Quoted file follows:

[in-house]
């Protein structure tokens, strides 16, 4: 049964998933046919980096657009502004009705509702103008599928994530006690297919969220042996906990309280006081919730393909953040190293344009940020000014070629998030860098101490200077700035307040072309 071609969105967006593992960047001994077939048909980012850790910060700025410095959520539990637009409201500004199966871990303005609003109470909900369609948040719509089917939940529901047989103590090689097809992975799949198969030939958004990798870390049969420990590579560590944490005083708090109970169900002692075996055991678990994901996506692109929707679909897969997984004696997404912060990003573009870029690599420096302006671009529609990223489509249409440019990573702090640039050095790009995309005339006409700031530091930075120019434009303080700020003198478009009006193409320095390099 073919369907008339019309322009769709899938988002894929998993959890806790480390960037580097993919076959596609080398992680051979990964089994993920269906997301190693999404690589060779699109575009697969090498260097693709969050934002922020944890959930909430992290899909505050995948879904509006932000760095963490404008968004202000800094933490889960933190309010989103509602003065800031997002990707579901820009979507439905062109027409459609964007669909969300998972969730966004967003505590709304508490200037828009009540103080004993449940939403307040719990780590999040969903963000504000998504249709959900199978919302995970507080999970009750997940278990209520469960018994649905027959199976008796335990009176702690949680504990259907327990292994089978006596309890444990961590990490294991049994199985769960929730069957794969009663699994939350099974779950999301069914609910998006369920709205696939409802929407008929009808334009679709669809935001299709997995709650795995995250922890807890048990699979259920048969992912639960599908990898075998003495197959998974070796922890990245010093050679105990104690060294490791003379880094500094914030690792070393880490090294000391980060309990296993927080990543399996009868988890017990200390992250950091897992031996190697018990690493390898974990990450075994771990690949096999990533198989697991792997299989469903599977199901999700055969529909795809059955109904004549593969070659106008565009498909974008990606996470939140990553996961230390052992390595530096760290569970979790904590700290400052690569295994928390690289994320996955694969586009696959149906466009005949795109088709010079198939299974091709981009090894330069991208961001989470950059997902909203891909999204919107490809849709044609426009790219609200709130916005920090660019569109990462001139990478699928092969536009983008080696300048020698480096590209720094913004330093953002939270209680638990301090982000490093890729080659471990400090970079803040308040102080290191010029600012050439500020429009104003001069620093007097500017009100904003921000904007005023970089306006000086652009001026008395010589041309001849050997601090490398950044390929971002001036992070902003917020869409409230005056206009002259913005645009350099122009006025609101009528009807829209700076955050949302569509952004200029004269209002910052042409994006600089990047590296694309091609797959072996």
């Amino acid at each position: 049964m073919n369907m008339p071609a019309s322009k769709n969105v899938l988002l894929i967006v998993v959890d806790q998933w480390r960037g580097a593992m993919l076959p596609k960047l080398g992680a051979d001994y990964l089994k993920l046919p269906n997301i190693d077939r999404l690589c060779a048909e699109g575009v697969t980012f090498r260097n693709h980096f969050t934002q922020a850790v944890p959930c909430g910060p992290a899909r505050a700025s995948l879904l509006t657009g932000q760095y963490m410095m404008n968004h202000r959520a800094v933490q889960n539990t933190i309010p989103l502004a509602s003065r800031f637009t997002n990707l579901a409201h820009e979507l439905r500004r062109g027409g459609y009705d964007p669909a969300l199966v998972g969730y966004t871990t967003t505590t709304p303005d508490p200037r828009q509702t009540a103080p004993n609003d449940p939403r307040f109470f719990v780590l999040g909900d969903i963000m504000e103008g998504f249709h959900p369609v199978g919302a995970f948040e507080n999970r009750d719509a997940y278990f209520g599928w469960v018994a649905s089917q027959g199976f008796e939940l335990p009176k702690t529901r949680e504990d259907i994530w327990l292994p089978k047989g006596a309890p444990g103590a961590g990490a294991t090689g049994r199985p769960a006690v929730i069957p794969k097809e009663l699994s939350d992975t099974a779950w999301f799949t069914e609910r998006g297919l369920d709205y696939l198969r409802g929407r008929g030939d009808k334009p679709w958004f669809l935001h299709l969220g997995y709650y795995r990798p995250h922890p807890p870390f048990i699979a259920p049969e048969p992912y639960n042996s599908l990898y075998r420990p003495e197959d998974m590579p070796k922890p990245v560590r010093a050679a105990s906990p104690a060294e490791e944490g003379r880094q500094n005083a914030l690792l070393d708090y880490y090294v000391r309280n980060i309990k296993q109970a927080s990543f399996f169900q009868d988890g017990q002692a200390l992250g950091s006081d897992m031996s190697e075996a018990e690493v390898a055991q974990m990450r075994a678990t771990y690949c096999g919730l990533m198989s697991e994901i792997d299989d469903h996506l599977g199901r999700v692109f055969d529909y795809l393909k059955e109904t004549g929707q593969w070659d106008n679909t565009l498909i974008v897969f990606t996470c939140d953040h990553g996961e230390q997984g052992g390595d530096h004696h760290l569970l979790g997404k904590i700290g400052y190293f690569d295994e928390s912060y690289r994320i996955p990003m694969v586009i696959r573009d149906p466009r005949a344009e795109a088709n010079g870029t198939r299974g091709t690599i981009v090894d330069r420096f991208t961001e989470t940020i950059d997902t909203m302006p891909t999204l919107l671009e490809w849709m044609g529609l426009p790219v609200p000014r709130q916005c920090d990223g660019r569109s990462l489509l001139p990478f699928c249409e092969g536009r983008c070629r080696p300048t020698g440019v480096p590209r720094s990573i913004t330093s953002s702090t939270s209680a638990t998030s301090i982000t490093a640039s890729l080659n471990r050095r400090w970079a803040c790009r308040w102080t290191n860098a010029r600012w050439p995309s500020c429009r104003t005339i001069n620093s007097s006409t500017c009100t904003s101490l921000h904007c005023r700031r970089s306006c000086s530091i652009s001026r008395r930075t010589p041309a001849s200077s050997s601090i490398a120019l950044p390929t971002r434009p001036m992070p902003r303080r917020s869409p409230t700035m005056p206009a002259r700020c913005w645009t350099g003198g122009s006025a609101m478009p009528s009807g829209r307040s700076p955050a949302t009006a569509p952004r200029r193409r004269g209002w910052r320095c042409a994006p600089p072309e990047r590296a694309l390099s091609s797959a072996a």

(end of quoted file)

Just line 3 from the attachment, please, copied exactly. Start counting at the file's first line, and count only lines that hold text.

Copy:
């Amino acid at each position: 049964m073919n369907m008339p071609a019309s322009k769709n969105v899938l988002l894929i967006v998993v959890d806790q998933w480390r960037g580097a593992m993919l076959p596609k960047l080398g992680a051979d001994y990964l089994k993920l046919p269906n997301i190693d077939r999404l690589c060779a048909e699109g575009v697969t980012f090498r260097n693709h980096f969050t934002q922020a850790v944890p959930c909430g910060p992290a899909r505050a700025s995948l879904l509006t657009g932000q760095y963490m410095m404008n968004h202000r959520a800094v933490q889960n539990t933190i309010p989103l502004a509602s003065r800031f637009t997002n990707l579901a409201h820009e979507l439905r500004r062109g027409g459609y009705d964007p669909a969300l199966v998972g969730y966004t871990t967003t505590t709304p303005d508490p200037r828009q509702t009540a103080p004993n609003d449940p939403r307040f109470f719990v780590l999040g909900d969903i963000m504000e103008g998504f249709h959900p369609v199978g919302a995970f948040e507080n999970r009750d719509a997940y278990f209520g599928w469960v018994a649905s089917q027959g199976f008796e939940l335990p009176k702690t529901r949680e504990d259907i994530w327990l292994p089978k047989g006596a309890p444990g103590a961590g990490a294991t090689g049994r199985p769960a006690v929730i069957p794969k097809e009663l699994s939350d992975t099974a779950w999301f799949t069914e609910r998006g297919l369920d709205y696939l198969r409802g929407r008929g030939d009808k334009p679709w958004f669809l935001h299709l969220g997995y709650y795995r990798p995250h922890p807890p870390f048990i699979a259920p049969e048969p992912y639960n042996s599908l990898y075998r420990p003495e197959d998974m590579p070796k922890p990245v560590r010093a050679a105990s906990p104690a060294e490791e944490g003379r880094q500094n005083a914030l690792l070393d708090y880490y090294v000391r309280n980060i309990k296993q109970a927080s990543f399996f169900q009868d988890g017990q002692a200390l992250g950091s006081d897992m031996s190697e075996a018990e690493v390898a055991q974990m990450r075994a678990t771990y690949c096999g919730l990533m198989s697991e994901i792997d299989d469903h996506l599977g199901r999700v692109f055969d529909y795809l393909k059955e109904t004549g929707q593969w070659d106008n679909t565009l498909i974008v897969f990606t996470c939140d953040h990553g996961e230390q997984g052992g390595d530096h004696h760290l569970l979790g997404k904590i700290g400052y190293f690569d295994e928390s912060y690289r994320i996955p990003m694969v586009i696959r573009d149906p466009r005949a344009e795109a088709n010079g870029t198939r299974g091709t690599i981009v090894d330069r420096f991208t961001e989470t940020i950059d997902t909203m302006p891909t999204l919107l671009e490809w849709m044609g529609l426009p790219v609200p000014r709130q916005c920090d990223g660019r569109s990462l489509l001139p990478f699928c249409e092969g536009r983008c070629r080696p300048t020698g440019v480096p590209r720094s990573i913004t330093s953002s702090t939270s209680a638990t998030s301090i982000t490093a640039s890729l080659n471990r050095r400090w970079a803040c790009r308040w102080t290191n860098a010029r600012w050439p995309s500020c429009r104003t005339i001069n620093s007097s006409t500017c009100t904003s101490l921000h904007c005023r700031r970089s306006c000086s530091i652009s001026r008395r930075t010589p041309a001849s200077s050997s601090i490398a120019l950044p390929t971002r434009p001036m992070p902003r303080r917020s869409p409230t700035m005056p206009a002259r700020c913005w645009t350099g003198g122009s006025a609101m478009p009528s009807g829209r307040s700076p955050a949302t009006a569509p952004r200029r193409r004269g209002w910052r320095c042409a994006p600089p072309e990047r590296a694309l390099s091609s797959a072996a």